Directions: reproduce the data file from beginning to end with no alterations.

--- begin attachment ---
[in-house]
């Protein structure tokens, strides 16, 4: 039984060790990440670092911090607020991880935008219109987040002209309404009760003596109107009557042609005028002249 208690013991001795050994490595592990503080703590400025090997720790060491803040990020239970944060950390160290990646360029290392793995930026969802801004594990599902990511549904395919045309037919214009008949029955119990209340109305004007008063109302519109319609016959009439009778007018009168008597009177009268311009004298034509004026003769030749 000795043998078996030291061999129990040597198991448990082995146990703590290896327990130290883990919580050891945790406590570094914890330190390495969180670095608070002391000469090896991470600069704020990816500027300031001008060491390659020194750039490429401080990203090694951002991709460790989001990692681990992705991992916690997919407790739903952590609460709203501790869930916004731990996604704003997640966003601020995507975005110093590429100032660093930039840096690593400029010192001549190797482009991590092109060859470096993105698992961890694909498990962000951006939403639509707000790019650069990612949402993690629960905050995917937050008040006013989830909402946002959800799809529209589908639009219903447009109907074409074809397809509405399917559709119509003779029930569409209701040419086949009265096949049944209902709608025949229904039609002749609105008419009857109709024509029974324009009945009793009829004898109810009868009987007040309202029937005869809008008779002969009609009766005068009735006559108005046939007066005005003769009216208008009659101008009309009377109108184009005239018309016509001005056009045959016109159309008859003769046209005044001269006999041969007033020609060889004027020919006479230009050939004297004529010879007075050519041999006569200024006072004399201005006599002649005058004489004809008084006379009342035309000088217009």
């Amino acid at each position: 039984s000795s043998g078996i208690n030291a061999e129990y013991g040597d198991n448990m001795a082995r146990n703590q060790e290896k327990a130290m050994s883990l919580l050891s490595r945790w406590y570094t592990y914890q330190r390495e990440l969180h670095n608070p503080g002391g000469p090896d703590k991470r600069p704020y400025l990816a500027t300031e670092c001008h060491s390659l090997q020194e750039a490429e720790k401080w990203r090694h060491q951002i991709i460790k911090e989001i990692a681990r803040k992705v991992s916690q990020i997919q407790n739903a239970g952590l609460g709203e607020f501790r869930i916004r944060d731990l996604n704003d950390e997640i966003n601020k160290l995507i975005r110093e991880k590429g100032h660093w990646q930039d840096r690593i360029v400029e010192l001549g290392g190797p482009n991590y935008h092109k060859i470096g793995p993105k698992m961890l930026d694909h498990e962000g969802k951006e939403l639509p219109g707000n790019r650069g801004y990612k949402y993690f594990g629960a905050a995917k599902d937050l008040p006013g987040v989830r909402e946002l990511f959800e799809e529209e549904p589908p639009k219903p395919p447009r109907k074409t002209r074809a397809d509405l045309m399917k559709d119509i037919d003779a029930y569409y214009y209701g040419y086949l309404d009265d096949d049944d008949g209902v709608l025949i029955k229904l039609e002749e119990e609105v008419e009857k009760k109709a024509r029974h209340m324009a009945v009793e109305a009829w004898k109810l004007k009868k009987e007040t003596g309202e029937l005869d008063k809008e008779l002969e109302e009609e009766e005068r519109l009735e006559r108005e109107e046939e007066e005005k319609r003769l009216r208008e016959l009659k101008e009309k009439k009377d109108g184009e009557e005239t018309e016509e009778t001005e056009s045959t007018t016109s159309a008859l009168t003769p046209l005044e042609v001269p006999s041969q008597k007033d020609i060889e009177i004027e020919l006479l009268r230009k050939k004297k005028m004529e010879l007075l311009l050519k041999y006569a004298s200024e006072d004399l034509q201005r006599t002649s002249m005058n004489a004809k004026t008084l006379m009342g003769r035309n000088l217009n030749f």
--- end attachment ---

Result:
[in-house]
């Protein structure tokens, strides 16, 4: 039984060790990440670092911090607020991880935008219109987040002209309404009760003596109107009557042609005028002249 208690013991001795050994490595592990503080703590400025090997720790060491803040990020239970944060950390160290990646360029290392793995930026969802801004594990599902990511549904395919045309037919214009008949029955119990209340109305004007008063109302519109319609016959009439009778007018009168008597009177009268311009004298034509004026003769030749 000795043998078996030291061999129990040597198991448990082995146990703590290896327990130290883990919580050891945790406590570094914890330190390495969180670095608070002391000469090896991470600069704020990816500027300031001008060491390659020194750039490429401080990203090694951002991709460790989001990692681990992705991992916690997919407790739903952590609460709203501790869930916004731990996604704003997640966003601020995507975005110093590429100032660093930039840096690593400029010192001549190797482009991590092109060859470096993105698992961890694909498990962000951006939403639509707000790019650069990612949402993690629960905050995917937050008040006013989830909402946002959800799809529209589908639009219903447009109907074409074809397809509405399917559709119509003779029930569409209701040419086949009265096949049944209902709608025949229904039609002749609105008419009857109709024509029974324009009945009793009829004898109810009868009987007040309202029937005869809008008779002969009609009766005068009735006559108005046939007066005005003769009216208008009659101008009309009377109108184009005239018309016509001005056009045959016109159309008859003769046209005044001269006999041969007033020609060889004027020919006479230009050939004297004529010879007075050519041999006569200024006072004399201005006599002649005058004489004809008084006379009342035309000088217009």
């Amino acid at each position: 039984s000795s043998g078996i208690n030291a061999e129990y013991g040597d198991n448990m001795a082995r146990n703590q060790e290896k327990a130290m050994s883990l919580l050891s490595r945790w406590y570094t592990y914890q330190r390495e990440l969180h670095n608070p503080g002391g000469p090896d703590k991470r600069p704020y400025l990816a500027t300031e670092c001008h060491s390659l090997q020194e750039a490429e720790k401080w990203r090694h060491q951002i991709i460790k911090e989001i990692a681990r803040k992705v991992s916690q990020i997919q407790n739903a239970g952590l609460g709203e607020f501790r869930i916004r944060d731990l996604n704003d950390e997640i966003n601020k160290l995507i975005r110093e991880k590429g100032h660093w990646q930039d840096r690593i360029v400029e010192l001549g290392g190797p482009n991590y935008h092109k060859i470096g793995p993105k698992m961890l930026d694909h498990e962000g969802k951006e939403l639509p219109g707000n790019r650069g801004y990612k949402y993690f594990g629960a905050a995917k599902d937050l008040p006013g987040v989830r909402e946002l990511f959800e799809e529209e549904p589908p639009k219903p395919p447009r109907k074409t002209r074809a397809d509405l045309m399917k559709d119509i037919d003779a029930y569409y214009y209701g040419y086949l309404d009265d096949d049944d008949g209902v709608l025949i029955k229904l039609e002749e119990e609105v008419e009857k009760k109709a024509r029974h209340m324009a009945v009793e109305a009829w004898k109810l004007k009868k009987e007040t003596g309202e029937l005869d008063k809008e008779l002969e109302e009609e009766e005068r519109l009735e006559r108005e109107e046939e007066e005005k319609r003769l009216r208008e016959l009659k101008e009309k009439k009377d109108g184009e009557e005239t018309e016509e009778t001005e056009s045959t007018t016109s159309a008859l009168t003769p046209l005044e042609v001269p006999s041969q008597k007033d020609i060889e009177i004027e020919l006479l009268r230009k050939k004297k005028m004529e010879l007075l311009l050519k041999y006569a004298s200024e006072d004399l034509q201005r006599t002649s002249m005058n004489a004809k004026t008084l006379m009342g003769r035309n000088l217009n030749f």